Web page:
Scientific drilling in the northeast Atlantic during the past three decades has been crucial for establishing the presence of voluminous basaltic constructions along more than 2000 km of the ocean's conjugate margins (Fig. 1). These volcanic rocks were erupted in a short period during the early Tertiary continental breakup between Greenland and Eurasia, forming so-called rifted volcanic margins (Eldholm and Grue, 1994). The results from the northeast Atlantic drilling legs have been utilized for interpretation of voluminous volcanic breakup complexes along many of the world's rifted margins (Coffin and Eldholm, 1994). Voluminous volcanism is now regarded as a common response to continental breakup, having potentially important implications for the paleoenvironment and for crustal deformation and growth (Eldholm et al., in press).
Several drilling legs have been devoted to studies of the northeast Atlantic volcanic margins. Initially, the acoustic basement on the VÝring Plateau was found to represent basaltic volcanics in Deep Sea Drilling Project (DSDP) Sites 338, 342, and 343 (Talwani, Udintsev, et al., 1976). Similarly, basalts were recovered in the shallow-basement penetrating DSDP Sites 552-555 on the Rockall Margin, suggesting that the intrabasement seaward-dipping reflectors (SDR) and the Outer High represented subaerial and shallow-marine volcanic constructions, respectively (Roberts, Schnitker, et al., 1984). Later, more than 900 m of subaerial lavas were drilled at Ocean Drilling Program (ODP) Site 642 near the apex of the SDR on the VÝring Margin (Eldholm, Thiede, Taylor, et al., 1987; 1989). Recently, seven ODP sites were drilled to as much as 779 m into basaltic basement on the Southeast Greenland Margin, recovering dominantly subaerially emplaced lava flows (Larsen, Saunders, Clift, et al., 1994; Duncan, Larsen, Allan, et al., 1996).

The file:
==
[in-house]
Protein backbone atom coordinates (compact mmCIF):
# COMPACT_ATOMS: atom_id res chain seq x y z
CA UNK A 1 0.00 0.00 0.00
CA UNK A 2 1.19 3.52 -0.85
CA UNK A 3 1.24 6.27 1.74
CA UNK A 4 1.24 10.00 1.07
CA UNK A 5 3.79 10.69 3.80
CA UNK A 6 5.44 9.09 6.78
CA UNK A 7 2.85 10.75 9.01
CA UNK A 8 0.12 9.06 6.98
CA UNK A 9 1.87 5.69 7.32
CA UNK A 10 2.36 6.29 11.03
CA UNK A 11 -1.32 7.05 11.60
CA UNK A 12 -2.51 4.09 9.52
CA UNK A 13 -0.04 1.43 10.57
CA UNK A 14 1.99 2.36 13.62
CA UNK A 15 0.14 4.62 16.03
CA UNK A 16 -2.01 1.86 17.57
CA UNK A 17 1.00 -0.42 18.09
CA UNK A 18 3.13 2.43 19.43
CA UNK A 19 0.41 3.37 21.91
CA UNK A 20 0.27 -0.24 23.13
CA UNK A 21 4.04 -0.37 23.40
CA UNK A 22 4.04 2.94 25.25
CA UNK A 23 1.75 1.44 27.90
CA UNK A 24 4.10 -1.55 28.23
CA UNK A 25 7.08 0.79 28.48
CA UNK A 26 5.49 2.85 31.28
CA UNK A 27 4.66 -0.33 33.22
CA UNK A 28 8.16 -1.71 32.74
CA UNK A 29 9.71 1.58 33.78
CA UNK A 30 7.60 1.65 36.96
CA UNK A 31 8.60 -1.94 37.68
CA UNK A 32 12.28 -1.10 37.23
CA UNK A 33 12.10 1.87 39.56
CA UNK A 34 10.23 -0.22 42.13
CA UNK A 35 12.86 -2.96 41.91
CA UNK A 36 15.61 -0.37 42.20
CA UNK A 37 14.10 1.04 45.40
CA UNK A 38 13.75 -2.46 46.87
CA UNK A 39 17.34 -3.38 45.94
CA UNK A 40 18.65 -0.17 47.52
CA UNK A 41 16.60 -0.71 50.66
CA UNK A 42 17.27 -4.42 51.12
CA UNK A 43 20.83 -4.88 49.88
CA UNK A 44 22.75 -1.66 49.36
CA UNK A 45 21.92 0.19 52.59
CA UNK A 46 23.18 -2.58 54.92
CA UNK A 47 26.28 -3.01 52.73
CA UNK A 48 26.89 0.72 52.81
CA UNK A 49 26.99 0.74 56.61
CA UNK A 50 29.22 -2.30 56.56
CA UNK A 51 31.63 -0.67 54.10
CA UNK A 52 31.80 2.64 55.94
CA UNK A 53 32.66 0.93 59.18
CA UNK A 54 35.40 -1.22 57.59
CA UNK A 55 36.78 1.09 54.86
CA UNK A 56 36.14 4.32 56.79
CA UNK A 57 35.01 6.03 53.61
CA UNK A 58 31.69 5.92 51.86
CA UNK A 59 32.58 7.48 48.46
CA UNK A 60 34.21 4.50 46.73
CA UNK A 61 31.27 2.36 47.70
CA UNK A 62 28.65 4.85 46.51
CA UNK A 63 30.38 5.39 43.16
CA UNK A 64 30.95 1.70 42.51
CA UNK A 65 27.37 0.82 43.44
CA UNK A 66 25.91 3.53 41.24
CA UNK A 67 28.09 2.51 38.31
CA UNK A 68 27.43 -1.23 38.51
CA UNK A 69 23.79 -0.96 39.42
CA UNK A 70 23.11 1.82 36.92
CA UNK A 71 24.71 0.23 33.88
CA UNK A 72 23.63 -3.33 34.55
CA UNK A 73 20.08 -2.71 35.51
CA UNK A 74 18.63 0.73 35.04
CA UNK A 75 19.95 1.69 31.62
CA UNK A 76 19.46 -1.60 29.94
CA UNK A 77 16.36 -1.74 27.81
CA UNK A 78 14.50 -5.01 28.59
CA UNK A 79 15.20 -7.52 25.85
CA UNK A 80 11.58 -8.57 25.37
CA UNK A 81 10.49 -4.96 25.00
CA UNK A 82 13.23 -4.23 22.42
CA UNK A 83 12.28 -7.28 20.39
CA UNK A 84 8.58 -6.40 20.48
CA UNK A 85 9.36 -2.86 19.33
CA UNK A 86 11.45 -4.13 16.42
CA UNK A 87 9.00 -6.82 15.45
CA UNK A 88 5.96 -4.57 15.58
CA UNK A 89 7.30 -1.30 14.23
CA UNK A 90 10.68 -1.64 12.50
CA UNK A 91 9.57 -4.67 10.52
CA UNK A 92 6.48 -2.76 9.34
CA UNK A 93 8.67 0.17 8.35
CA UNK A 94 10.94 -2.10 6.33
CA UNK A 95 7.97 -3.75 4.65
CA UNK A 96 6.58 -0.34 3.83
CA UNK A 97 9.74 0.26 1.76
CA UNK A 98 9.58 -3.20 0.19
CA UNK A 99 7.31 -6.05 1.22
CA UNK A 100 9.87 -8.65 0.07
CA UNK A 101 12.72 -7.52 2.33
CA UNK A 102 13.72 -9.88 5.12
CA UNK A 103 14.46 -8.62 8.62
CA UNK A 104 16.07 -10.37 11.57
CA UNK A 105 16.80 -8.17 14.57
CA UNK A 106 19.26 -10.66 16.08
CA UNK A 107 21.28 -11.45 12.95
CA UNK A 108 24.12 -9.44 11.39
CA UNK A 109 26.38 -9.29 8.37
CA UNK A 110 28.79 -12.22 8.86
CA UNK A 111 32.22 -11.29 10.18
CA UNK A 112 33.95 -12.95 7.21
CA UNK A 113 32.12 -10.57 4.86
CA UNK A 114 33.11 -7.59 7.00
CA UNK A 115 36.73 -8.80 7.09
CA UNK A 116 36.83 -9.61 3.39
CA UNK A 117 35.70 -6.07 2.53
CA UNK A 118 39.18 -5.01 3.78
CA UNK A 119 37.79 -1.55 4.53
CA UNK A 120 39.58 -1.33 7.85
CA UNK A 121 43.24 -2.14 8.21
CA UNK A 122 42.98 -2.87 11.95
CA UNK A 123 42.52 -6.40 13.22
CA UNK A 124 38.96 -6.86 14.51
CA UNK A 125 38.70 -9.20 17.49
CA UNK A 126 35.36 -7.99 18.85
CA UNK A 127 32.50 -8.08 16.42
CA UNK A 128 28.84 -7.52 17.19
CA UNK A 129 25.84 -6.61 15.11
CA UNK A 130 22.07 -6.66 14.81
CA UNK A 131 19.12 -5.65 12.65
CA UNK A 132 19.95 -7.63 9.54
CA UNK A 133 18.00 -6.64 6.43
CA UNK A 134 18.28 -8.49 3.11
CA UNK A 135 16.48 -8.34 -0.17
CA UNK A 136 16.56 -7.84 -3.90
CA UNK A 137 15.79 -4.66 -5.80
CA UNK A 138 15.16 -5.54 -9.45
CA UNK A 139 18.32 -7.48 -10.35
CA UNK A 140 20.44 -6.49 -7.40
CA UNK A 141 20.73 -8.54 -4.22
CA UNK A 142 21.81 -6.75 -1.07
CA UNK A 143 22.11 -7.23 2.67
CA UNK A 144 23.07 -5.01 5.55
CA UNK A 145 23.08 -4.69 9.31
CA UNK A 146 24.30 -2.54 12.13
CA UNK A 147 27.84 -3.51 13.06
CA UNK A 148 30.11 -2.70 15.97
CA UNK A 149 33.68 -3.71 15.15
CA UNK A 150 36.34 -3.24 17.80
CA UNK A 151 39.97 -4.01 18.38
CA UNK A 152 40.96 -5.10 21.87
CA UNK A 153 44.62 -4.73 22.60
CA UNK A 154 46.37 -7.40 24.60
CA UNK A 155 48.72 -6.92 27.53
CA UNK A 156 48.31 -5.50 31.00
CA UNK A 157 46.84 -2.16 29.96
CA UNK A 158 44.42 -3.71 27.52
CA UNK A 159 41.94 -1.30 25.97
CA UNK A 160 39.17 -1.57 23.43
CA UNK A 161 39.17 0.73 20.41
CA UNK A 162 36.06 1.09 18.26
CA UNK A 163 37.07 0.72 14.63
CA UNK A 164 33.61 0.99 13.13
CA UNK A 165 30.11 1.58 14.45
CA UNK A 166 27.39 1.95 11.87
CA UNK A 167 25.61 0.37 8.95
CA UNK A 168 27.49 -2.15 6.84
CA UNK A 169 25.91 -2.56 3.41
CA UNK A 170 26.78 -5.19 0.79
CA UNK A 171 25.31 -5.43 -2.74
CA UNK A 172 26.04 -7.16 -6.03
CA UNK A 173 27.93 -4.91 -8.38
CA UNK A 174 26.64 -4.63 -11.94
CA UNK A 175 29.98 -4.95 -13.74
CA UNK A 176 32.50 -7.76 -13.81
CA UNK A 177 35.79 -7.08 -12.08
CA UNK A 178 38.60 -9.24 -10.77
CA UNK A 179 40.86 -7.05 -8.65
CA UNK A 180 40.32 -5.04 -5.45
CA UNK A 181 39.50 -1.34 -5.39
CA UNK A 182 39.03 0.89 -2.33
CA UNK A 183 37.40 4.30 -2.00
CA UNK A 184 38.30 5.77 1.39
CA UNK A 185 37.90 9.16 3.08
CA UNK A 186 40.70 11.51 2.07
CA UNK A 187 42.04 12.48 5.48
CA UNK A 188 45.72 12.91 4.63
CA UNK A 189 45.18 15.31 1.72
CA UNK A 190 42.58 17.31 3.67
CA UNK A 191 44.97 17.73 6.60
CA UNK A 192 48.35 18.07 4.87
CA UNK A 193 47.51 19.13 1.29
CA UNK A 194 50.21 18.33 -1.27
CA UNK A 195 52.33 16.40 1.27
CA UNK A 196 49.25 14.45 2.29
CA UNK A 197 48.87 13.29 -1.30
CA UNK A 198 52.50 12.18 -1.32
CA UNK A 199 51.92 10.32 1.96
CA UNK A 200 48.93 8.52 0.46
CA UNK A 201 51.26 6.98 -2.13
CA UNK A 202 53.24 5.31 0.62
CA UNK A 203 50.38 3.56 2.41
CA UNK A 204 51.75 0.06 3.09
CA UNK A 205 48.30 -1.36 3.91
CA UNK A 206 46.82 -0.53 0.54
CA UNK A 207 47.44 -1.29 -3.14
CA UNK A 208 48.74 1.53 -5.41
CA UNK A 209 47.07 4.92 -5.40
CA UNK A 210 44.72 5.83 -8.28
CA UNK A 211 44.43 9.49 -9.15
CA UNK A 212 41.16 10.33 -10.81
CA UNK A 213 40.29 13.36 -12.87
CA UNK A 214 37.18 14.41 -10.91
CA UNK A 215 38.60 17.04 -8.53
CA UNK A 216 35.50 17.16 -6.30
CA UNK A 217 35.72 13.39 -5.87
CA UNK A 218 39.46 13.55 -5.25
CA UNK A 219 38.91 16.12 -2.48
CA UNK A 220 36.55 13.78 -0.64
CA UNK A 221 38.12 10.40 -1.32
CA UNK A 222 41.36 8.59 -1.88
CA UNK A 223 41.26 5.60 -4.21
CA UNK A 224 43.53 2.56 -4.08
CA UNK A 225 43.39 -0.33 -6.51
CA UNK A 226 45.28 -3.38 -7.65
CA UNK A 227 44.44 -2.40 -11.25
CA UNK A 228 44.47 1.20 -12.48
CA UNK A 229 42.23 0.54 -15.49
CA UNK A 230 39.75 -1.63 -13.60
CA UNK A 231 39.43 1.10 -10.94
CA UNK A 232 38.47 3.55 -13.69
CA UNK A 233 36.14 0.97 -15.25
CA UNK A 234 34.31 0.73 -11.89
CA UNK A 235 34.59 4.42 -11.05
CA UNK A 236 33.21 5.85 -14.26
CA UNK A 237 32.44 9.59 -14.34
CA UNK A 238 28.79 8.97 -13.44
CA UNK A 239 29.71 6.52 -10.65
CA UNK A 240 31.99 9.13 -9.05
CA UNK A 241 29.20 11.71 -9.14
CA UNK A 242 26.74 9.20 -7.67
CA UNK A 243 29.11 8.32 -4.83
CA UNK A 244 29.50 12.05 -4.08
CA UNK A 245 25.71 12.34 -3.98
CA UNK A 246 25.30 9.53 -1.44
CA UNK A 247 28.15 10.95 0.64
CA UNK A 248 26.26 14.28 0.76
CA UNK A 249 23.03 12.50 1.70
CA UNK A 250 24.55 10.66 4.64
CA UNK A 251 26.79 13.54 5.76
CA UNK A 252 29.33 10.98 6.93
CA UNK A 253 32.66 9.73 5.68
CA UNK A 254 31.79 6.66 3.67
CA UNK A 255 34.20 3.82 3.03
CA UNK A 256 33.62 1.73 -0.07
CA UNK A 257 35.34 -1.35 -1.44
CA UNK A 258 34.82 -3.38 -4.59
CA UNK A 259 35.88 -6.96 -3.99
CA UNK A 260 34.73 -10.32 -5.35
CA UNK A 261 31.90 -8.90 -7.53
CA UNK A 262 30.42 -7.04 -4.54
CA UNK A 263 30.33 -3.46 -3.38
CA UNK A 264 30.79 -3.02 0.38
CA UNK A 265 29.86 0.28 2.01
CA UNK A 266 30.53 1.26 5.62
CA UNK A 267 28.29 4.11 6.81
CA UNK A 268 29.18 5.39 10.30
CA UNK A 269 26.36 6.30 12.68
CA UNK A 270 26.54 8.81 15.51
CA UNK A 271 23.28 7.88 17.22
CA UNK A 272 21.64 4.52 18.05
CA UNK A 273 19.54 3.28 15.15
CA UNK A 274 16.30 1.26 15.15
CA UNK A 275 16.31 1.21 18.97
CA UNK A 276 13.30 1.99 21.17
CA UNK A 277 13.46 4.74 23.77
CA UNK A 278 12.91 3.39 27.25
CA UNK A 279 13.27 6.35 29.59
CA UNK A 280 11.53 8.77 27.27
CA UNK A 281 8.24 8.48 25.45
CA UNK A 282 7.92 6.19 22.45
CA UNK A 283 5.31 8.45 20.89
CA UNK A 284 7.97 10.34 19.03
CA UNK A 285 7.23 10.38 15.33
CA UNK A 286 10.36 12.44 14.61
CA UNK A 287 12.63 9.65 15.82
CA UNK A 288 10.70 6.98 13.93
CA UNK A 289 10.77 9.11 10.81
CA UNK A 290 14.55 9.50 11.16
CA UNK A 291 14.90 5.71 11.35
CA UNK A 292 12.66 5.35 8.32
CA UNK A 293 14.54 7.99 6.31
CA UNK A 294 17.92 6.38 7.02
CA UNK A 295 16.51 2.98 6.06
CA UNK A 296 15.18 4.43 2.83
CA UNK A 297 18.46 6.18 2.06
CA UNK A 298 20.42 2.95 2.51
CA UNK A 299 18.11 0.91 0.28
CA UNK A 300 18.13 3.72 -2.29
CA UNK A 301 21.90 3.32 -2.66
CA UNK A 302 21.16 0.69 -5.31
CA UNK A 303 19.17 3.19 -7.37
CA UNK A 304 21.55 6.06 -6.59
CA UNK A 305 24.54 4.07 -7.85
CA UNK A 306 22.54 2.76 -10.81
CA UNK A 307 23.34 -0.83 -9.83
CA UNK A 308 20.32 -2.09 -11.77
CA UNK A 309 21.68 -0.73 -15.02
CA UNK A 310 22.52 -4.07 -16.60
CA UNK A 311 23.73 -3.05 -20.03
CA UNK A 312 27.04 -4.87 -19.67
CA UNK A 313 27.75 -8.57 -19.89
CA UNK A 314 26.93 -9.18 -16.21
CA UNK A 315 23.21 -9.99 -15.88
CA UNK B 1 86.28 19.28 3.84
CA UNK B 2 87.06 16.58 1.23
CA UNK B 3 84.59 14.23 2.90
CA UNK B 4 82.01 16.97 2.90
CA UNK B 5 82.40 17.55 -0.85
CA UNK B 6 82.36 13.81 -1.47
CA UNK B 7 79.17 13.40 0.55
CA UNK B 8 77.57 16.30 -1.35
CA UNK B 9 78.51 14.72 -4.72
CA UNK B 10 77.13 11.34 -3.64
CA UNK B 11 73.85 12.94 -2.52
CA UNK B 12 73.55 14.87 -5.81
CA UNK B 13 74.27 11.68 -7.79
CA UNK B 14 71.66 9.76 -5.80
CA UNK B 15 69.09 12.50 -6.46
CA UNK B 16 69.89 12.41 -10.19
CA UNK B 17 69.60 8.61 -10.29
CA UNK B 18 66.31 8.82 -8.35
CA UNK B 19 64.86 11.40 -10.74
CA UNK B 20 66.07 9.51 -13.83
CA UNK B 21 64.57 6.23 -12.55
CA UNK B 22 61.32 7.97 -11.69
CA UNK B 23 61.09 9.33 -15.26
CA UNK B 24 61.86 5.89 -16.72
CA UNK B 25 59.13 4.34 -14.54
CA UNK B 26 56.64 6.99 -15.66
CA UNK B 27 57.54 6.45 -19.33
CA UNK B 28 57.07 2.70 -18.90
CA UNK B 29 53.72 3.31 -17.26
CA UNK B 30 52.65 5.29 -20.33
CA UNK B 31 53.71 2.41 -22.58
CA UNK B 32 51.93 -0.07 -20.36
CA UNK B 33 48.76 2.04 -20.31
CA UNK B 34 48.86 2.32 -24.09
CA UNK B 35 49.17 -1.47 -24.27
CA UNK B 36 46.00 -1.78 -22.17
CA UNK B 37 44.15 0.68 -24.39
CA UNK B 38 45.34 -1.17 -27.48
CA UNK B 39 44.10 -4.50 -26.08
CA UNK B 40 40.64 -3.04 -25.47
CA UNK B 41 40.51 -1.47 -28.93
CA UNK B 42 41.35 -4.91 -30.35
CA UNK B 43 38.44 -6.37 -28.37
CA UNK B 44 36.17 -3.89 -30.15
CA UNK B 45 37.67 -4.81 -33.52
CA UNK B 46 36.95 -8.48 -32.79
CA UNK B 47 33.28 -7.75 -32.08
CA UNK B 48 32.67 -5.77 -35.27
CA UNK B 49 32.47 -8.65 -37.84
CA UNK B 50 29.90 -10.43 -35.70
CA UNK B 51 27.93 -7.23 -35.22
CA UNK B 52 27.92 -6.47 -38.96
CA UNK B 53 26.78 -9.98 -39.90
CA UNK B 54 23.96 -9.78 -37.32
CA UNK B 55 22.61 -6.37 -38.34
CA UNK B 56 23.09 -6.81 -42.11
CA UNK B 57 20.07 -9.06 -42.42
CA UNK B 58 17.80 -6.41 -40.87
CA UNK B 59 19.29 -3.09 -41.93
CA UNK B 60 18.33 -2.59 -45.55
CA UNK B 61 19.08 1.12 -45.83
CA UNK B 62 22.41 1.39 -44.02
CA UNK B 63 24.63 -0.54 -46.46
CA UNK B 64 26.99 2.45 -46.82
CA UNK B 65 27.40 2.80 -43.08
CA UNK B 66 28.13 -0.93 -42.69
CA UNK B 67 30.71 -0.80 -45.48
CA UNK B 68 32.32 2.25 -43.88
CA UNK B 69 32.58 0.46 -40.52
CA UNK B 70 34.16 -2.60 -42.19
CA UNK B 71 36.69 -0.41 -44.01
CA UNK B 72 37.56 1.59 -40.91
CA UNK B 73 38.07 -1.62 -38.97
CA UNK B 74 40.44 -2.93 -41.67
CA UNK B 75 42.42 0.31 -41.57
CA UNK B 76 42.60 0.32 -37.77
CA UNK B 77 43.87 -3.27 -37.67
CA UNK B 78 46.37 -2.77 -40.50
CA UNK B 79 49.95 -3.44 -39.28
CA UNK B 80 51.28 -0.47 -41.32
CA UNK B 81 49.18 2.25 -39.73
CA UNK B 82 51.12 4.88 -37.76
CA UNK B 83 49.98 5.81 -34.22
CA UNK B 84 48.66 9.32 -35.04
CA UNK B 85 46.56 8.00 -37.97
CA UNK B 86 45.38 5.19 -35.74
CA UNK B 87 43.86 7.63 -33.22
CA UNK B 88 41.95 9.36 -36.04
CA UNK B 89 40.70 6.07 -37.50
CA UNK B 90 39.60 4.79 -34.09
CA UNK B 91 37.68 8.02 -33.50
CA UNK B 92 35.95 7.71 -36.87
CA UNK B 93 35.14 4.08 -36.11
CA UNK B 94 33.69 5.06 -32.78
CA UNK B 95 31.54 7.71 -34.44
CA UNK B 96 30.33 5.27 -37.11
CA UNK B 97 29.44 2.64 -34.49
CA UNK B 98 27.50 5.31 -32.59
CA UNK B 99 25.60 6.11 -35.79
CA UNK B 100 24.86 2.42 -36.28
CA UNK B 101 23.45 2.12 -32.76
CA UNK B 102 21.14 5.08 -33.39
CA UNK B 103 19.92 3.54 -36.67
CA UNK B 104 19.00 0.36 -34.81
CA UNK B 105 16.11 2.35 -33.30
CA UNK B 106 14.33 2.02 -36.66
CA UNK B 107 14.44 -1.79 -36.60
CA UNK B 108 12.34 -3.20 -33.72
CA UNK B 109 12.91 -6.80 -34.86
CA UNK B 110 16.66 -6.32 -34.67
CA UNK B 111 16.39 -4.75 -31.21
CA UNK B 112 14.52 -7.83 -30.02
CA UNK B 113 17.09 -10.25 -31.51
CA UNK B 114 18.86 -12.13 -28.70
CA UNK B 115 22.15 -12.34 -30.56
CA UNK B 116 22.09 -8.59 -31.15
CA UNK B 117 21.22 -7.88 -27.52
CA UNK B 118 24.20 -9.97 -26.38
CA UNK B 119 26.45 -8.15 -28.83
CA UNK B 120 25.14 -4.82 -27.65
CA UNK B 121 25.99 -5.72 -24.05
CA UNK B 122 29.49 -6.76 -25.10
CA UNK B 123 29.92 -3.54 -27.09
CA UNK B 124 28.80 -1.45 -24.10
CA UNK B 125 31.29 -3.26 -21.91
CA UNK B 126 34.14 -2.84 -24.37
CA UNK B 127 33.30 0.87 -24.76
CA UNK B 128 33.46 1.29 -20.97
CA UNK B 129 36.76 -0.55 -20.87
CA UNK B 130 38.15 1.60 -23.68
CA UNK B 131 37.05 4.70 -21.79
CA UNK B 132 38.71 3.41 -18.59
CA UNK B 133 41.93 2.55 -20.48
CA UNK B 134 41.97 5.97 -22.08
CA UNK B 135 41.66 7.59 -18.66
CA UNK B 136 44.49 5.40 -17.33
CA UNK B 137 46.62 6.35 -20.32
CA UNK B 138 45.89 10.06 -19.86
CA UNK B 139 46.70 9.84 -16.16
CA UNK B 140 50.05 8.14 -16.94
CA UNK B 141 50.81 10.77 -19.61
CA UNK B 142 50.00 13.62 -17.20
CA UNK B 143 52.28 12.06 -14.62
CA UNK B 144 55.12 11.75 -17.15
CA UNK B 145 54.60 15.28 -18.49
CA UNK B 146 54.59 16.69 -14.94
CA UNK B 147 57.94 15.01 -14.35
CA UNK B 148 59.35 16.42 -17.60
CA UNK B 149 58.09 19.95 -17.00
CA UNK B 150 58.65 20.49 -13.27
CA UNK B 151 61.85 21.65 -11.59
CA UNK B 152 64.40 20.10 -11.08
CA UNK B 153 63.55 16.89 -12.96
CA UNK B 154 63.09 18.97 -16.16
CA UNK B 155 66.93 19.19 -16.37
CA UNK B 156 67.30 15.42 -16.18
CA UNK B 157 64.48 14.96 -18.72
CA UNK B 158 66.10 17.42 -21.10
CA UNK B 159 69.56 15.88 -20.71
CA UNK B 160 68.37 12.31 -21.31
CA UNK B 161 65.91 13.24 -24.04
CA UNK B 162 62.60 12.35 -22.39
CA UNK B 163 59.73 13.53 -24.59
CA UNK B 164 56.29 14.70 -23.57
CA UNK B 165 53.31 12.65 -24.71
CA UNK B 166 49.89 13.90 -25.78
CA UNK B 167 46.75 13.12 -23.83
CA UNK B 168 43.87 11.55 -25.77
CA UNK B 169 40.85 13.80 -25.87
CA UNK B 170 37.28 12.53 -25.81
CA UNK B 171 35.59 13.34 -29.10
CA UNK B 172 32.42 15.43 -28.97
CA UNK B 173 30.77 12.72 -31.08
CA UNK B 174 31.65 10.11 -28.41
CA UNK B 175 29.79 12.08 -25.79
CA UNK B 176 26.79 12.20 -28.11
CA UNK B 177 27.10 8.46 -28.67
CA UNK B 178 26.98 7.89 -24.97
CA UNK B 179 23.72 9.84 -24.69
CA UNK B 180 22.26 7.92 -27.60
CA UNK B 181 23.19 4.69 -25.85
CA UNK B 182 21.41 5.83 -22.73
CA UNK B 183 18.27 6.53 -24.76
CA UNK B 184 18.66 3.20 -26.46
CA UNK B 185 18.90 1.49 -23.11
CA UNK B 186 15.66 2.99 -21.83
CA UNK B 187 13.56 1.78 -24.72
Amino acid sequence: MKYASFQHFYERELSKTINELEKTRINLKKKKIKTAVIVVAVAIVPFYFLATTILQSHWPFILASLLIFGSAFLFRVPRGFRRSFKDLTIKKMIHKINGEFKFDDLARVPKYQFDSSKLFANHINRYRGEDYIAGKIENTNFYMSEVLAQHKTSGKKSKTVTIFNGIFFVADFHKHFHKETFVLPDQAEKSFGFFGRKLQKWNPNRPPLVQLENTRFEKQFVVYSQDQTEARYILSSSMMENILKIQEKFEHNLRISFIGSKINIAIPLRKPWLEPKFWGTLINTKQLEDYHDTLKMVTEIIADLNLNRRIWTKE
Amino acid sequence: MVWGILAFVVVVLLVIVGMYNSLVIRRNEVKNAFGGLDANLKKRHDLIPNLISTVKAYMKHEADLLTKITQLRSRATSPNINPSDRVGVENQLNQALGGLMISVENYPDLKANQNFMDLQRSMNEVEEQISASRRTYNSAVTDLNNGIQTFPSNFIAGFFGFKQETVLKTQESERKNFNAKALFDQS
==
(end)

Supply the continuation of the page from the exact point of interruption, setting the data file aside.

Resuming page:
Seismic reflection data are essential for extrapolating the detailed geological information provided by the boreholes in two and three dimensions. Unfortunately, seismic reflection data are often of poor quality in volcanic terrains. This is related to large acoustic impedance contrasts and rough structures, both between the sediments and underlying lavas and within the basaltic lava piles because of large changes of physical properties within individual lava flows (Planke and Eldholm, 1994). Recently, fairly high-quality reflection images have been obtained within and below the volcanic pile in different volcanic provinces (Symonds et al., 1998; Alvestad, 1997). These improved intrabasement reflectivity images have led to the development of the concept of seismic volcanostratigraphy (Fig. 2).
The aim of this study was to reassess and reinterpret seismic reflection data in the vicinity of boreholes penetrating breakup volcanic rocks in the northeast Atlantic. Special emphasis was on the constraints that the well data provide for interpretation of characteristic seismic facies units identified in volcanic terrains. An understanding of the cause and significance of the variations in reflection patterns is important for understanding the nature and severity of tectonic and volcanic processes that occurred during continental breakup and the early phase of sea-floor spreading. The study focus was on using the recent drilling and seismic data from the Southeast Greenland Margin, both locally and along a conjugate margin transect. Furthermore, these results were compared with a conjugate margin transect to the north crossing the southern Jan Mayen Ridge and the central MÝre Margin (Fig. 1). The northern and southern transects are located at a similar distance from the Iceland plume trail but show distinctly different seismic volcanic reflection characteristics.